Nobel Laureate and Holocaust survivor Elie Wiesel has launched a campaign in support of a Russian Jewish businessman facing embezzlement charges.
Mikhail Khodorkovsky, former head of the Yukos oil company and once known as Russia's richest man, is already serving an eight year prison sentence and could face another 22 years behind bars if he is convicted in a related theft case.
But Mr Wiesel, a prominent human rights campaigner, said he considers Mr Khodorkovsky a political prisoner and believed that the case was political.
One of several Jewish oligarchs whose fortunes rose after the Soviet Union crumbled; Mr Khodorkovsky was once worth nearly £10 billion through his interests in the Yukos petroleum company.
But in 2005 he was convicted of fraud and tax evasion in a case which Mr Wiesel and other supporters argue has been motivated by political disputes with the Kremlin.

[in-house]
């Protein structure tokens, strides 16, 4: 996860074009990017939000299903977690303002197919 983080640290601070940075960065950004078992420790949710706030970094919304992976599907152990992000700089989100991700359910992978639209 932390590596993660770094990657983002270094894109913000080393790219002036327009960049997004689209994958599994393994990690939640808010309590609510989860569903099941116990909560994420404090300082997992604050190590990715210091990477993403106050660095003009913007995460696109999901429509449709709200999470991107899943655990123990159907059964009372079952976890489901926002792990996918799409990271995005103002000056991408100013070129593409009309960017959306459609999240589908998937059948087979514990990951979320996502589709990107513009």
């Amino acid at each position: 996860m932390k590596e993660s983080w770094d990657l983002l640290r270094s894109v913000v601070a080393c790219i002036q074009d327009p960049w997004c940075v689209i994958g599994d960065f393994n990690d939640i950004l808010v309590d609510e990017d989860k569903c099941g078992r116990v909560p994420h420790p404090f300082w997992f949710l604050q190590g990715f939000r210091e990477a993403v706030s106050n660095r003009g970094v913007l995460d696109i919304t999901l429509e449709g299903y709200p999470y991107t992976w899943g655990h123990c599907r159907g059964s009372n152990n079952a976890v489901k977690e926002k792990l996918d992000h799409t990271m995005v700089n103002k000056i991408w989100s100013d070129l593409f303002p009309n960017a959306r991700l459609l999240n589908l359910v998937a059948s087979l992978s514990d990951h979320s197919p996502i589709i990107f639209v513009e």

Speaking at an event in New York to business leaders, Mr Wiesel said: “He is not legally convicted.”
In the crowd were experts on human rights, media and legal affairs, along with President Ronald Reagan’s former national security adviser, Richard Allen.
The meeting was planned to coincide with a visit by Russian President Dmitry Medvedev to Washington. The campaigners are looking for new ways to pressure the Russian leader to release Mr Khodorkovsky.
Another human rights campaigner, the widow of Andrei Sakharov, Yelena Bonner, was absent from the event but called on participants to focus on other political prisoners in Russia as well as Mr Khodorkovsky.